And that is about as much as I can think of at the moment and at short notice. My guess would still be that the TSK will take whatever it wants in northern Syria if it is only going against the YPG/J (especially if it keeps its actions limited and does not rush the tempo), but I have very little knowledge of what the Kurdish side of all this looks like. Hopefully other fans can help fill this in.

PS. One possibly significant difference between Olive Branch and now is that in Afrin YPG/J made a deliberate decision not to contest Afrin city, choosing instead to withdraw its fighters and some of the civilian population. They also did not commit as many of their ATGMs as they might have. However, it really depends on the Turkish command whether this makes a difference: if they try to rush this, try fancy armored maneuvers, try to seize towns by "coup de main", then they might just suffer enough casualties for there to be localized stalemates and political problems for Erdogan. Even this is a stretch: it would have to be Grozny 1995 bad, and I don't think the TSK is likely to make this kind of mistake, even if it turns out that, because rushed, this operation will go less smoothly than Olive Branch. Even within Turkey their strategy for enemy controlled cities is the brutal but effective one of encircling it and shoot the shit out of it with tank and artillery fire. No reason they wouldn't do this now.

Put another way, the only way I could see the YPG/J pulling a *military* victory out of this is if there's some time-limit for Erdogan's freedom to conduct this operation. If this has to be done within a week (or even a month), then ***maybe*** some miracle of Kurdish defense and TSK/FSA clumsiness could produce a stalemate that would make possible some sort of international-community ceasefire. I, to say the fucking least, don't see the least indication that this is possible at all, but it doesn't mean I wouldn't welcome and be willing to consider an argument that the TSK is actually on a timer here. '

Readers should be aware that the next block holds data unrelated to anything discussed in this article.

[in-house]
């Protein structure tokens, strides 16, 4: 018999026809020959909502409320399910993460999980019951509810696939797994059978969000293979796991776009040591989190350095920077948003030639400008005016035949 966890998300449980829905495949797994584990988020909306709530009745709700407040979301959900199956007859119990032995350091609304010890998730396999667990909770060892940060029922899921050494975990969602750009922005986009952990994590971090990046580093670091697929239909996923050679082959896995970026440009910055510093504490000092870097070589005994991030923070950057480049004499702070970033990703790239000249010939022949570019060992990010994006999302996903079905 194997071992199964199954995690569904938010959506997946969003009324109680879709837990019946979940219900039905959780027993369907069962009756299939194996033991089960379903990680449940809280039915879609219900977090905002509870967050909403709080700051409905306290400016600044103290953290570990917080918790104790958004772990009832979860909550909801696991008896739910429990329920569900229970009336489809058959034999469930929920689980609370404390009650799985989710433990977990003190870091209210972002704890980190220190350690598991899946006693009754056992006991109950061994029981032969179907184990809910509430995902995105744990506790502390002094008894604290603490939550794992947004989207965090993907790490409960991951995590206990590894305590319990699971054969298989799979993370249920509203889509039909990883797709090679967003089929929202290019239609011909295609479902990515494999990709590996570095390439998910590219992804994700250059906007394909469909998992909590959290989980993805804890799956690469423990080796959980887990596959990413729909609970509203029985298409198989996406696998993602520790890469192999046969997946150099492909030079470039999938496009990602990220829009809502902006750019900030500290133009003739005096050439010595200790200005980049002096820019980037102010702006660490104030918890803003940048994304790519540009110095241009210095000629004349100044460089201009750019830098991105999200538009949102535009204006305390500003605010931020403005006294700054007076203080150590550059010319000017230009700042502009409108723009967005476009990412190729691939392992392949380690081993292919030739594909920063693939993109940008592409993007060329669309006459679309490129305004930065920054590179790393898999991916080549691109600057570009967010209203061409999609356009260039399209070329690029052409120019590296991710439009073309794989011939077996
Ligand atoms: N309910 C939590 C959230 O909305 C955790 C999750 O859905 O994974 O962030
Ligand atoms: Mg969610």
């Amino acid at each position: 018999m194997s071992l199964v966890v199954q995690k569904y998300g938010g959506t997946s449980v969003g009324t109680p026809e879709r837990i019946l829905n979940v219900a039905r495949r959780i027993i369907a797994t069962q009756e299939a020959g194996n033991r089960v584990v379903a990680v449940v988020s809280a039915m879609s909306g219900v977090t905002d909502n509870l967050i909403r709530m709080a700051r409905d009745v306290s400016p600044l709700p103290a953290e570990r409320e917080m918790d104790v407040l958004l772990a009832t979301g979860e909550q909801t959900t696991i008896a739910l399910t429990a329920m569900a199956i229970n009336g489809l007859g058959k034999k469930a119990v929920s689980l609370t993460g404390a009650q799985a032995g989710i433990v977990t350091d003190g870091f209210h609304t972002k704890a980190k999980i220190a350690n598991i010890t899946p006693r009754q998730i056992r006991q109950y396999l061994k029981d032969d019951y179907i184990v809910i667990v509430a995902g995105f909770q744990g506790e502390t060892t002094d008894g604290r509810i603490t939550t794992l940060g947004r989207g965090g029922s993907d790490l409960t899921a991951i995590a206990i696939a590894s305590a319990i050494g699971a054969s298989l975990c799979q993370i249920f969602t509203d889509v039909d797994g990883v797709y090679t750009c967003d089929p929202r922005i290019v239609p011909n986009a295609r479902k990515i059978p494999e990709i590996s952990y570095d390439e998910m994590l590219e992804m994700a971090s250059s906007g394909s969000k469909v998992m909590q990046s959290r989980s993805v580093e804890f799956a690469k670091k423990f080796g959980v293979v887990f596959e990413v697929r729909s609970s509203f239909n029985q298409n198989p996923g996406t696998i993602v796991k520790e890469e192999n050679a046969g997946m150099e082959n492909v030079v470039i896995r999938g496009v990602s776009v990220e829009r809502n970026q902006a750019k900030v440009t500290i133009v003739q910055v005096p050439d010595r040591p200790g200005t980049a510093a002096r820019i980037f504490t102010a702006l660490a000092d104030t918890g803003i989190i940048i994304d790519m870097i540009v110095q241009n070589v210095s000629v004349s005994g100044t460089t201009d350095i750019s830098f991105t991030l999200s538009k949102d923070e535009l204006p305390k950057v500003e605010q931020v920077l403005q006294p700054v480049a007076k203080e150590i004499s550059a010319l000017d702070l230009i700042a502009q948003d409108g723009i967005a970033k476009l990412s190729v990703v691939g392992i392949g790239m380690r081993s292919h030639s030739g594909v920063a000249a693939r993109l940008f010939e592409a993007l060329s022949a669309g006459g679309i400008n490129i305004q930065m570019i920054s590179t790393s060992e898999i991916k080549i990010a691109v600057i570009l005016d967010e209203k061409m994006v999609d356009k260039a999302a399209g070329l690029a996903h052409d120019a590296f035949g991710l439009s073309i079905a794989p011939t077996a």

Jackrabbit

Before the war caused a decrease in production, those "small Syrian oil fields" allowed Syria to be energy independent and export oil:

Syria produced about 400,000 barrels per day (bbl/d) of crude and other petroleum liquids in 2010.

Syria had 2.5 billion barrels of petroleum reserves as of January 1, 2011, according to The Oil and Gas Journal.

In 2009, Syria produced an estimated 219 billion cubic feet per year (Bcf/y) of dry natural gas.

<> <> <> <> <>

Would another Iranian tanker be allowed to deliver oil to Syria after Grace 1?

turcopolier

jackrabbit
I used to know some scurrilous Syrian exiles who lived in southern France and London in great luxury from the distribution rights from those oil fields. For them these were major oilfields but on the world scene they are not very important. Syria was oil independent? Good!

oldman22

My view:
Kurds must reconcile with Syria to gain Russian support to resist invasion by Turkey.
Russia's interest is security of its borders and profitable trade with its neighbors. That means peaceful relations with all these parties at war with each other, including Turkey, Syria, Israel, Iran, Iraq, Saudi and USA.
I am not aware of any debt which Russia owes to Kurds or to Rojava. The Kurds helped USA, they did NOT help Russia. It is USA which is betraying the Kurds, not Russia.
Russia has never guaranteed that Syria will recover all of its former territory. That is Assad's policy, not Russia's.
The fact that Turkey "coordinated" its actions with Russia does NOT mean that Russia supports those actions. Russia and USA coordinate their actions all the time.

confusedponderer

Ah, these bone spours. They're nasty I read. How good it is to know helpful doctors.

Anyway, I had my 4th or so ankle torn ligament when I did my military service, but then, I did communications and phone things there. Our regiment did the long range communication to troops deployed to Somalia then, with HF radio and some of the first (then rented) satellite communications in the Bundeswehr.